In spite of the name, Texas Gunpowder is actually food. It’s made from 100% pure jalapeño peppers that have been dehydrated and ground up into a fine powder. That’s it. You can use it anywhere you’d be inclined to use black pepper, as well as a number of places you wouldn’t.
” A good solid dusting will burn your face completely off “
Texas Gunpowder was originally created by Whit “Pappy” Pinnell and developed quite a cult following in the 1990’s, which is when I first discovered it. Unfortunately, Pappy passed away some years ago, and so the legacy of Texas Gunpowder was lost. I hoarded as much of the stuff as I could – a mere dozen bottles – and used it sparingly, but eventually my stash (and my spirits) began to run low. Then, earlier this year, I discovered that the rights to produce the spice were acquired by the unfortunately named SuckleBusters company, and there has been much rejoicing in my cupboard ever since.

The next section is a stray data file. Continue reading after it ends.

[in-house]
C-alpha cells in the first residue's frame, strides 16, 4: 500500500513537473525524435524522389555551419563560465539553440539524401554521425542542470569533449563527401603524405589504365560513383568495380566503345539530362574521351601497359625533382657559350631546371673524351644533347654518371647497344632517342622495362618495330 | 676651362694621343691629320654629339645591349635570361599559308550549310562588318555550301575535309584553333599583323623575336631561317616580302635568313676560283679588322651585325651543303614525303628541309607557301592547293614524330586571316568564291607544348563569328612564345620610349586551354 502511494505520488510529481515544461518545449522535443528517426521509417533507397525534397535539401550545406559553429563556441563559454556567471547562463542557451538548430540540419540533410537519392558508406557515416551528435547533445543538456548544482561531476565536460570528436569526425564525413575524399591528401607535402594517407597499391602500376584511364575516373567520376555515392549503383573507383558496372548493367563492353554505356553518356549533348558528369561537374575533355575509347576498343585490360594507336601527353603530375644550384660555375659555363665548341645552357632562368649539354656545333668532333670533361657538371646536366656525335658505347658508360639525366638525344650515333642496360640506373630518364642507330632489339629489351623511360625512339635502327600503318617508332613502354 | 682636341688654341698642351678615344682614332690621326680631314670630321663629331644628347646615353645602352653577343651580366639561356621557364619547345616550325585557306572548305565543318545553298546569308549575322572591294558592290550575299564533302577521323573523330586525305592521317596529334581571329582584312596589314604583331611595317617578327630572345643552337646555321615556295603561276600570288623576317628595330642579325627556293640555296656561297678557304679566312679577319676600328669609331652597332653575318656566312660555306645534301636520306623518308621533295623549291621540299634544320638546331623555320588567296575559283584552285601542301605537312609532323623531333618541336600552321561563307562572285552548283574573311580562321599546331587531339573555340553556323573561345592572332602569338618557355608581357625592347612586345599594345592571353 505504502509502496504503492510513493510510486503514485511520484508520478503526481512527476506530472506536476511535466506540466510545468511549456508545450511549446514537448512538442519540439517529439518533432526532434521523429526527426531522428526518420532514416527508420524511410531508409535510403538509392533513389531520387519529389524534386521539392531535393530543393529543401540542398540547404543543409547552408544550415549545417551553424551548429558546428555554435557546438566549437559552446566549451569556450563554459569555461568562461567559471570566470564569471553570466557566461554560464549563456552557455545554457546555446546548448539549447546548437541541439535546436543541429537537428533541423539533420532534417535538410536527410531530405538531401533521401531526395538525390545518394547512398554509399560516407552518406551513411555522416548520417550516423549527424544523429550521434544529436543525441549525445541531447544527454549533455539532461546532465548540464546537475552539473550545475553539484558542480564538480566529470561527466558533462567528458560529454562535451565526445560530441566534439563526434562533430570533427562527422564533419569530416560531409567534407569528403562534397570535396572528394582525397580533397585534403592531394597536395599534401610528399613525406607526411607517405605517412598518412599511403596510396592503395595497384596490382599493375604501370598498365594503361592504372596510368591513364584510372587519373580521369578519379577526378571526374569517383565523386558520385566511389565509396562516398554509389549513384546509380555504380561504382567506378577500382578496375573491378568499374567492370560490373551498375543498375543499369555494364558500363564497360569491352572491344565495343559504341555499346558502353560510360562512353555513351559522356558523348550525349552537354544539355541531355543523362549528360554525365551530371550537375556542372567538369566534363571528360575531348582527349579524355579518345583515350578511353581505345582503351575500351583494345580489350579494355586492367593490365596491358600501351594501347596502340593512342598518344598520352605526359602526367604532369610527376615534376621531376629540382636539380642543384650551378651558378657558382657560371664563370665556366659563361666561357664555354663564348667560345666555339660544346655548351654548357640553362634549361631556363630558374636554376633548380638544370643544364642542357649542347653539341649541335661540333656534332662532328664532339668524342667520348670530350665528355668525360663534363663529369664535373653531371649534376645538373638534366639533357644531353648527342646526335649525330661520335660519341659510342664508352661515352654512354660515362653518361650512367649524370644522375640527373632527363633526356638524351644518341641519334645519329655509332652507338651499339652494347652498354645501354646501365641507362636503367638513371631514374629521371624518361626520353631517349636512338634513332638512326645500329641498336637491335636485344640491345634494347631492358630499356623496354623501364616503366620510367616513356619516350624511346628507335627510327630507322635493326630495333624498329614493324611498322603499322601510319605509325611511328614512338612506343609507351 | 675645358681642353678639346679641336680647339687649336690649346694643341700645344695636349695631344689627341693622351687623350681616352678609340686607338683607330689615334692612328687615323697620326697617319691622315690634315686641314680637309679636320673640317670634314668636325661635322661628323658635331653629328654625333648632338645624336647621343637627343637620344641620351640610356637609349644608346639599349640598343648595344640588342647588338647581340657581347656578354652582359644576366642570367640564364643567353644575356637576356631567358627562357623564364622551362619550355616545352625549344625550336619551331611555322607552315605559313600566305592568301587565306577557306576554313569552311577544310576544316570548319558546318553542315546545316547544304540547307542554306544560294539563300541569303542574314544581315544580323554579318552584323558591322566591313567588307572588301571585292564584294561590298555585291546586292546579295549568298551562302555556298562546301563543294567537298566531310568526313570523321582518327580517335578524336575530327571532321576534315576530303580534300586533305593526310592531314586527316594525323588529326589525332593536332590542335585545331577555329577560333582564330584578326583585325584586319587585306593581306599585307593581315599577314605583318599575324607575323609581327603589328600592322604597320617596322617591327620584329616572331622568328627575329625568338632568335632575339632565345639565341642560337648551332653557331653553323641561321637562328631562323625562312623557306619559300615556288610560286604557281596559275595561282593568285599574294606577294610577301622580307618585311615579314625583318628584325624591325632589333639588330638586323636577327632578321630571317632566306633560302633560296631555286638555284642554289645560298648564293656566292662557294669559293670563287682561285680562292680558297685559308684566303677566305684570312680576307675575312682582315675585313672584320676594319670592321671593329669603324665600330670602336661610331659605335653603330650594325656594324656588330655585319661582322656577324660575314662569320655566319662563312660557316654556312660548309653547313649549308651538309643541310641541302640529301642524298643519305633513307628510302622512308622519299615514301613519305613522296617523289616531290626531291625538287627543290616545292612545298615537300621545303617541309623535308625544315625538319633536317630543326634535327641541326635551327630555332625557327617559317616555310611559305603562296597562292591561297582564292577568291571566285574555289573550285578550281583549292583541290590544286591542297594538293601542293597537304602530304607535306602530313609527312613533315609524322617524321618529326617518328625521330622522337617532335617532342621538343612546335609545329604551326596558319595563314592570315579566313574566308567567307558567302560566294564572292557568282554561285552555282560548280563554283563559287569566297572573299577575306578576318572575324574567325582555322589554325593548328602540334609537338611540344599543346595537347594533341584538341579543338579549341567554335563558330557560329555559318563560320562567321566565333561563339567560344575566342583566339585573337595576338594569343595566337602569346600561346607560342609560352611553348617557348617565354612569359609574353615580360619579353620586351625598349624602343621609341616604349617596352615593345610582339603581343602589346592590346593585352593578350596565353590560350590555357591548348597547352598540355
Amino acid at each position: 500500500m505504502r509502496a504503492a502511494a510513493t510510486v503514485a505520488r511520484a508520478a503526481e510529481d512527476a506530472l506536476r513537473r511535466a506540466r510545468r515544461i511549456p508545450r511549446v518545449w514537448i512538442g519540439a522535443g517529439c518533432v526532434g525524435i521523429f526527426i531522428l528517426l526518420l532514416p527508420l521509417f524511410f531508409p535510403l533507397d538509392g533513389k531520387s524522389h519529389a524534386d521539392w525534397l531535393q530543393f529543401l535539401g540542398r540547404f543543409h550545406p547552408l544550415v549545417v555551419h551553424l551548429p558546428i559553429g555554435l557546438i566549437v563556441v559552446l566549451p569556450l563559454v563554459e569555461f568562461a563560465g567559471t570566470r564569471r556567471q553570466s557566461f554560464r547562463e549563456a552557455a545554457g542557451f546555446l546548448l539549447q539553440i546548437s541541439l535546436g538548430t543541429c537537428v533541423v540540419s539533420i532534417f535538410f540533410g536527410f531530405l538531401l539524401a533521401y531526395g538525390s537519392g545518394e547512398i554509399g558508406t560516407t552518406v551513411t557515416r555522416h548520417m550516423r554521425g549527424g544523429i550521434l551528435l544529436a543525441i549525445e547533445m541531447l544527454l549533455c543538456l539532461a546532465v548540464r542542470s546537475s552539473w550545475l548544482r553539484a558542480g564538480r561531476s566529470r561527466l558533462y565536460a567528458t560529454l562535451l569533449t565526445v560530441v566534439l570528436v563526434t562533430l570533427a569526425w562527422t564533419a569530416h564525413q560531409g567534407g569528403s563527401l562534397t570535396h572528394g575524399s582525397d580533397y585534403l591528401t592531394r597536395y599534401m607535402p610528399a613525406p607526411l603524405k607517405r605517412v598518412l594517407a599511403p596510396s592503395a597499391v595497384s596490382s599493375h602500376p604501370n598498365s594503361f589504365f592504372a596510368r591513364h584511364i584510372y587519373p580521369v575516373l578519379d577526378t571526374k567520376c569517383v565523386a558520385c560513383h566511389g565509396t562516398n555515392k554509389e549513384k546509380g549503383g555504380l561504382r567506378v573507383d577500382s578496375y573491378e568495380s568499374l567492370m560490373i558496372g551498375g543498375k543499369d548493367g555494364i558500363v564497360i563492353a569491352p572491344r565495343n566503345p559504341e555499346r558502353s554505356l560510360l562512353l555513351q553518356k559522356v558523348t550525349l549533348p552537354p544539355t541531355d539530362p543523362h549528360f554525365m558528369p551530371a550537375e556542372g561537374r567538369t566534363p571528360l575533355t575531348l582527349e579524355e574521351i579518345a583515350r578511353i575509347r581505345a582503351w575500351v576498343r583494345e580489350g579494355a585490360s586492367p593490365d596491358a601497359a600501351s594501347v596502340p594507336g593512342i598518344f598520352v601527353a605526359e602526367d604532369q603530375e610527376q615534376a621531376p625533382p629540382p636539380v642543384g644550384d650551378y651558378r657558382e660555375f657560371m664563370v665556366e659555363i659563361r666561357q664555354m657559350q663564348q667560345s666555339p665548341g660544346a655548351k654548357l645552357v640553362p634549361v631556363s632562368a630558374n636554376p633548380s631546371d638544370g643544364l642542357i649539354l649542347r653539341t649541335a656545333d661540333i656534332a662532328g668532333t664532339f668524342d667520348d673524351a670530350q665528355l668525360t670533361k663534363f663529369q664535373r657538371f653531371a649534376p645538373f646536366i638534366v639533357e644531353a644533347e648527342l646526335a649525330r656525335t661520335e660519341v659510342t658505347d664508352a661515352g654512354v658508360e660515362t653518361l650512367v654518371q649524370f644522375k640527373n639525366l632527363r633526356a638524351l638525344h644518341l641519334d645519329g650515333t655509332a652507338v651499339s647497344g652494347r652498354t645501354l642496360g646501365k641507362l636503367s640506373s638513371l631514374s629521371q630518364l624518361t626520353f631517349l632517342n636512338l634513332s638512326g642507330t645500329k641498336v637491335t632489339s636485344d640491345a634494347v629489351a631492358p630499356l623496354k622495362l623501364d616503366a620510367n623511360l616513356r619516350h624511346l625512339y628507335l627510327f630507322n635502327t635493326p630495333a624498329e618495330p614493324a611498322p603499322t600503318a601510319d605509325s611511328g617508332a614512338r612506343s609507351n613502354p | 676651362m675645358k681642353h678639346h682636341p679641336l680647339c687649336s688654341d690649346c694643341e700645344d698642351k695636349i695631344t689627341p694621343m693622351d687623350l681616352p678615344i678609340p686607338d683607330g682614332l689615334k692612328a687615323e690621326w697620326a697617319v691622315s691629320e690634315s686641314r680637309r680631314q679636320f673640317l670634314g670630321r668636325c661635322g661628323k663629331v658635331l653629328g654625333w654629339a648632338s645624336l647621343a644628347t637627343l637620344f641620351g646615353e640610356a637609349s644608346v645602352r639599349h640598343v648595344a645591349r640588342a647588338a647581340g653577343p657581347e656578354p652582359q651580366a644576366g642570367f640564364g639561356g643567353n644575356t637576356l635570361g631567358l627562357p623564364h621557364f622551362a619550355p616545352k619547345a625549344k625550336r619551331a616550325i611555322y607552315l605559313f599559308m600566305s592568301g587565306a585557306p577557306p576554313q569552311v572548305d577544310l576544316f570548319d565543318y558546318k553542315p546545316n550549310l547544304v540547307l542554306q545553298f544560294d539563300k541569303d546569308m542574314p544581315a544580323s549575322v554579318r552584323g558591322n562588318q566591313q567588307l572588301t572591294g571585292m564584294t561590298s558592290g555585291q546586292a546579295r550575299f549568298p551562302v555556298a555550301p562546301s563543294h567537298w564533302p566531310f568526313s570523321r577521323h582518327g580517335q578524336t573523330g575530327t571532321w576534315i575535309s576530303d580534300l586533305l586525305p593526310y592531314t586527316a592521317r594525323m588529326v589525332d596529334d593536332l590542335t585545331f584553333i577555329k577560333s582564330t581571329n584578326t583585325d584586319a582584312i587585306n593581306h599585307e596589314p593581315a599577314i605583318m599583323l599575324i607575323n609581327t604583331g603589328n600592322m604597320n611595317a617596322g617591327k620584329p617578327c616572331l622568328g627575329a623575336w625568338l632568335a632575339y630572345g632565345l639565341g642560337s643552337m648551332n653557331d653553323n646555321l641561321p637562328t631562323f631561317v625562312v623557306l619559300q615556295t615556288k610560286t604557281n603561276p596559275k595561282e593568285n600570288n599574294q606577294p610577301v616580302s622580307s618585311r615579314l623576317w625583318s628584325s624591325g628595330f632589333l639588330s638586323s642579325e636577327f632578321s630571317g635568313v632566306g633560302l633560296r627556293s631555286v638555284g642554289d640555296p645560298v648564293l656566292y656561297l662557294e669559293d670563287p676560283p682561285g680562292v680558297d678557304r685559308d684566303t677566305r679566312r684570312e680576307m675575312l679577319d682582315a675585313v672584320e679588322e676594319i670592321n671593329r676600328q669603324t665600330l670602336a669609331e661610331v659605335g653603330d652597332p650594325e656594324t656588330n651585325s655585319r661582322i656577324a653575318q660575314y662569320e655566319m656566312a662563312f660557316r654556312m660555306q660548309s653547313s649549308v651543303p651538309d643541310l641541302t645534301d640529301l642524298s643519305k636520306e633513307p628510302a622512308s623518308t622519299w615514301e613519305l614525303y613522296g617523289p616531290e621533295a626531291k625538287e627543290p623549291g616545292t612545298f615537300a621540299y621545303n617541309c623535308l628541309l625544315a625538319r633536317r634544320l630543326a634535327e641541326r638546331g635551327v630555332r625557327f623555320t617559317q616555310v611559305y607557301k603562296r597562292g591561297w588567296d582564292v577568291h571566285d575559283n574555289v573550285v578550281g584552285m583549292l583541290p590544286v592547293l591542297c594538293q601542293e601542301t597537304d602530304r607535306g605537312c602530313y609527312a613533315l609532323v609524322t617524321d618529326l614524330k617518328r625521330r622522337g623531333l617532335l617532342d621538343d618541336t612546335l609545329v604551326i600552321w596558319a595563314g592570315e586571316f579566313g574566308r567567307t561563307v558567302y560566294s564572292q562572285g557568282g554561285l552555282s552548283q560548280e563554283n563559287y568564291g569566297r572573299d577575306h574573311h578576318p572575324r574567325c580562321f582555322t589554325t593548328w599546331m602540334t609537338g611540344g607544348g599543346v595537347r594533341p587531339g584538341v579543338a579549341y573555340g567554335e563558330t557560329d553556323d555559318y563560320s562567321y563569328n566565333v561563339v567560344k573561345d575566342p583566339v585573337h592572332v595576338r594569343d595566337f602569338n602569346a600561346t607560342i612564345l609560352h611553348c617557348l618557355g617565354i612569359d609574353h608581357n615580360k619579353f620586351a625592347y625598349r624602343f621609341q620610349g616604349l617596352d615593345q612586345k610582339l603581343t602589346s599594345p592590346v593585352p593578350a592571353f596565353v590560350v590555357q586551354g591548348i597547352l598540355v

A bottle of ground up jalapeños sounds scary, but it isn’t. This stuff is actually fairly mild, believe it or not, and the powdered consistency allows you to scale up the heat in as many little increments as you so desire, from mega-wimpy all the way up to Dante’s Inferno. One tap of the bottle can barely even be tasted, but a good solid dusting will burn your face completely off.
Strangely, Texas Gunpowder doesn’t have much flavor of its own. There’s no salt or vinegar or tang or sweetness or anything else; it’s just pure heat that can be turned as high or low as you like. This means that, unlike most other spices and hot sauces out there, Texas Gunpowder can be used pretty much anywhere. It’s amazingly good in Italian food, especially pizza, and it’s great on salads. Oh, and sandwiches – you have to try it on sandwiches. And eggs, and barbecued steak. And Mexican food. And… well alright, it’s good on basically everything. I haven’t tried it on ice cream but I bet it’s good there too.
Why you should buy this
- Texas Gunpowder is a simple, natural way to add gentle (or searing) heat to a mind-boggling array of dishes.
- It’s sodium free. That might even mean it’s healthy. *gasp*
Why you shouldn’t
- Avoid if you are a weenie (e.g., you think ketchup is too spicy).
- Invisible particles of jalapeño always, ALWAYS float through the air and into any available nostrils, causing violent fits of sneezing in most carbon-based life forms.
Where it can be found
- Right here.
Standard Product Review Disclaimer
No, I didn’t get paid to review whatever it was that I just wrote about. Shortest disclaimer ever.